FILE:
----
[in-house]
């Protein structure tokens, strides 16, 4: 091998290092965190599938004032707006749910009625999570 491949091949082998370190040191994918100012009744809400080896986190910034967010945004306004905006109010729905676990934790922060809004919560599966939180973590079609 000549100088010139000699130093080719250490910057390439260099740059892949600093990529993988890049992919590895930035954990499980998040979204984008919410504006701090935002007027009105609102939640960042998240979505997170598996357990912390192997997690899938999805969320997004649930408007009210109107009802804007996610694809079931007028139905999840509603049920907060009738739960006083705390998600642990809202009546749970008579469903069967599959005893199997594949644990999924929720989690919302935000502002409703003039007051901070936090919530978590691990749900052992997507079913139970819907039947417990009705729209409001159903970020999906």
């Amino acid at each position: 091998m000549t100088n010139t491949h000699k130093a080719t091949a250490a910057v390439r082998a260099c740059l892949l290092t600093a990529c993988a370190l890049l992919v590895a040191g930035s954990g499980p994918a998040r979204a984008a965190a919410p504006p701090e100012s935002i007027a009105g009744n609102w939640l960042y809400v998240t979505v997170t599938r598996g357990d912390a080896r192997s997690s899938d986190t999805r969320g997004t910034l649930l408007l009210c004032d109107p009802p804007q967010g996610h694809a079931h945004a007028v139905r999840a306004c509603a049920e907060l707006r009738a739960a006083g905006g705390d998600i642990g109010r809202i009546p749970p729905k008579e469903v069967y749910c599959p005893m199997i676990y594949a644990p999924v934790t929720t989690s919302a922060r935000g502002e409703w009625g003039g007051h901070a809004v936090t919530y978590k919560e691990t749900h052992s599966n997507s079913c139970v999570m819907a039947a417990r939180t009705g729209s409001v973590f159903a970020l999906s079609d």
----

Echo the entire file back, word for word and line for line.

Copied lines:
[in-house]
């Protein structure tokens, strides 16, 4: 091998290092965190599938004032707006749910009625999570 491949091949082998370190040191994918100012009744809400080896986190910034967010945004306004905006109010729905676990934790922060809004919560599966939180973590079609 000549100088010139000699130093080719250490910057390439260099740059892949600093990529993988890049992919590895930035954990499980998040979204984008919410504006701090935002007027009105609102939640960042998240979505997170598996357990912390192997997690899938999805969320997004649930408007009210109107009802804007996610694809079931007028139905999840509603049920907060009738739960006083705390998600642990809202009546749970008579469903069967599959005893199997594949644990999924929720989690919302935000502002409703003039007051901070936090919530978590691990749900052992997507079913139970819907039947417990009705729209409001159903970020999906």
């Amino acid at each position: 091998m000549t100088n010139t491949h000699k130093a080719t091949a250490a910057v390439r082998a260099c740059l892949l290092t600093a990529c993988a370190l890049l992919v590895a040191g930035s954990g499980p994918a998040r979204a984008a965190a919410p504006p701090e100012s935002i007027a009105g009744n609102w939640l960042y809400v998240t979505v997170t599938r598996g357990d912390a080896r192997s997690s899938d986190t999805r969320g997004t910034l649930l408007l009210c004032d109107p009802p804007q967010g996610h694809a079931h945004a007028v139905r999840a306004c509603a049920e907060l707006r009738a739960a006083g905006g705390d998600i642990g109010r809202i009546p749970p729905k008579e469903v069967y749910c599959p005893m199997i676990y594949a644990p999924v934790t929720t989690s919302a922060r935000g502002e409703w009625g003039g007051h901070a809004v936090t919530y978590k919560e691990t749900h052992s599966n997507s079913c139970v999570m819907a039947a417990r939180t009705g729209s409001v973590f159903a970020l999906s079609d």